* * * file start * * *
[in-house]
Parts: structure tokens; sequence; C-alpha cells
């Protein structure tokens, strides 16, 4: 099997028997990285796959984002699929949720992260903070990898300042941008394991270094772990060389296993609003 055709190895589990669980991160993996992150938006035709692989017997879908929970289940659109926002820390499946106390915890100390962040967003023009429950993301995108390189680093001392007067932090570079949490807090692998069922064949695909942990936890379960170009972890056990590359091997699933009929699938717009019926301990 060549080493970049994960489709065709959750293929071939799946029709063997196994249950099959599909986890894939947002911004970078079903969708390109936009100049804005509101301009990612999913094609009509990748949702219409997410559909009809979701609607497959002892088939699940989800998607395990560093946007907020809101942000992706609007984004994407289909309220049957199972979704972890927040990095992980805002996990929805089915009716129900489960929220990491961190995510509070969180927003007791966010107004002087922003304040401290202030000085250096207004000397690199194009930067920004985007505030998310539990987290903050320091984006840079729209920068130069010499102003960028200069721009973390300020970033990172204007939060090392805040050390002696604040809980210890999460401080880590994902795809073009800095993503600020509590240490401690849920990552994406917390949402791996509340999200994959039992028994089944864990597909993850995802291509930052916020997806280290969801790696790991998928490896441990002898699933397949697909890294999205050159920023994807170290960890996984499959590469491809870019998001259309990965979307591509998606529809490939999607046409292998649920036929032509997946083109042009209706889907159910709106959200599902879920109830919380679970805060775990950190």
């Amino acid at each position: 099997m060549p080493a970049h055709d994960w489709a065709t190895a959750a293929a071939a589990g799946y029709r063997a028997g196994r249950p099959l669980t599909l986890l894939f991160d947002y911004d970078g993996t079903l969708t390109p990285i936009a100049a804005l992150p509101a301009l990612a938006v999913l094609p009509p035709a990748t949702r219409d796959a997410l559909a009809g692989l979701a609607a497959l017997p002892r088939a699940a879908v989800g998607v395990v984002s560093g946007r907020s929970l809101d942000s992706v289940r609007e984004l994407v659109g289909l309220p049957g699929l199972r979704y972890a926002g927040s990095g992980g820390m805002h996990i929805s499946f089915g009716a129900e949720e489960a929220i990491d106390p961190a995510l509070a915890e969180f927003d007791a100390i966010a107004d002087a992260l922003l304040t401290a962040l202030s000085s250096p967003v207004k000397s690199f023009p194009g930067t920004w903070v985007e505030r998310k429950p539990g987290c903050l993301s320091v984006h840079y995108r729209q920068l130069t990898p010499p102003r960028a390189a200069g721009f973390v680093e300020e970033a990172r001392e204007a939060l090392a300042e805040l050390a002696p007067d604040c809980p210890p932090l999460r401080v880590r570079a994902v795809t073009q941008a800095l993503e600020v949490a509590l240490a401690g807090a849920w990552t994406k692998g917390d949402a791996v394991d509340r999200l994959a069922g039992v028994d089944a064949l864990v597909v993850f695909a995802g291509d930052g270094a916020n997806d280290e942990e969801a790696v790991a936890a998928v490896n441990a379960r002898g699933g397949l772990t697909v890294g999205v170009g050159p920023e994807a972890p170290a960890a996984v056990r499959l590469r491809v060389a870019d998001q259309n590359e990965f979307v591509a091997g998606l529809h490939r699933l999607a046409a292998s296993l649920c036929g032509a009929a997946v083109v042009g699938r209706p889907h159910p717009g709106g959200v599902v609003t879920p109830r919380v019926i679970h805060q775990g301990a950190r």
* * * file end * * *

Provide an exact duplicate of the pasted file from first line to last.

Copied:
[in-house]
Parts: structure tokens; sequence; C-alpha cells
């Protein structure tokens, strides 16, 4: 099997028997990285796959984002699929949720992260903070990898300042941008394991270094772990060389296993609003 055709190895589990669980991160993996992150938006035709692989017997879908929970289940659109926002820390499946106390915890100390962040967003023009429950993301995108390189680093001392007067932090570079949490807090692998069922064949695909942990936890379960170009972890056990590359091997699933009929699938717009019926301990 060549080493970049994960489709065709959750293929071939799946029709063997196994249950099959599909986890894939947002911004970078079903969708390109936009100049804005509101301009990612999913094609009509990748949702219409997410559909009809979701609607497959002892088939699940989800998607395990560093946007907020809101942000992706609007984004994407289909309220049957199972979704972890927040990095992980805002996990929805089915009716129900489960929220990491961190995510509070969180927003007791966010107004002087922003304040401290202030000085250096207004000397690199194009930067920004985007505030998310539990987290903050320091984006840079729209920068130069010499102003960028200069721009973390300020970033990172204007939060090392805040050390002696604040809980210890999460401080880590994902795809073009800095993503600020509590240490401690849920990552994406917390949402791996509340999200994959039992028994089944864990597909993850995802291509930052916020997806280290969801790696790991998928490896441990002898699933397949697909890294999205050159920023994807170290960890996984499959590469491809870019998001259309990965979307591509998606529809490939999607046409292998649920036929032509997946083109042009209706889907159910709106959200599902879920109830919380679970805060775990950190």
């Amino acid at each position: 099997m060549p080493a970049h055709d994960w489709a065709t190895a959750a293929a071939a589990g799946y029709r063997a028997g196994r249950p099959l669980t599909l986890l894939f991160d947002y911004d970078g993996t079903l969708t390109p990285i936009a100049a804005l992150p509101a301009l990612a938006v999913l094609p009509p035709a990748t949702r219409d796959a997410l559909a009809g692989l979701a609607a497959l017997p002892r088939a699940a879908v989800g998607v395990v984002s560093g946007r907020s929970l809101d942000s992706v289940r609007e984004l994407v659109g289909l309220p049957g699929l199972r979704y972890a926002g927040s990095g992980g820390m805002h996990i929805s499946f089915g009716a129900e949720e489960a929220i990491d106390p961190a995510l509070a915890e969180f927003d007791a100390i966010a107004d002087a992260l922003l304040t401290a962040l202030s000085s250096p967003v207004k000397s690199f023009p194009g930067t920004w903070v985007e505030r998310k429950p539990g987290c903050l993301s320091v984006h840079y995108r729209q920068l130069t990898p010499p102003r960028a390189a200069g721009f973390v680093e300020e970033a990172r001392e204007a939060l090392a300042e805040l050390a002696p007067d604040c809980p210890p932090l999460r401080v880590r570079a994902v795809t073009q941008a800095l993503e600020v949490a509590l240490a401690g807090a849920w990552t994406k692998g917390d949402a791996v394991d509340r999200l994959a069922g039992v028994d089944a064949l864990v597909v993850f695909a995802g291509d930052g270094a916020n997806d280290e942990e969801a790696v790991a936890a998928v490896n441990a379960r002898g699933g397949l772990t697909v890294g999205v170009g050159p920023e994807a972890p170290a960890a996984v056990r499959l590469r491809v060389a870019d998001q259309n590359e990965f979307v591509a091997g998606l529809h490939r699933l999607a046409a292998s296993l649920c036929g032509a009929a997946v083109v042009g699938r209706p889907h159910p717009g709106g959200v599902v609003t879920p109830r919380v019926i679970h805060q775990g301990a950190r």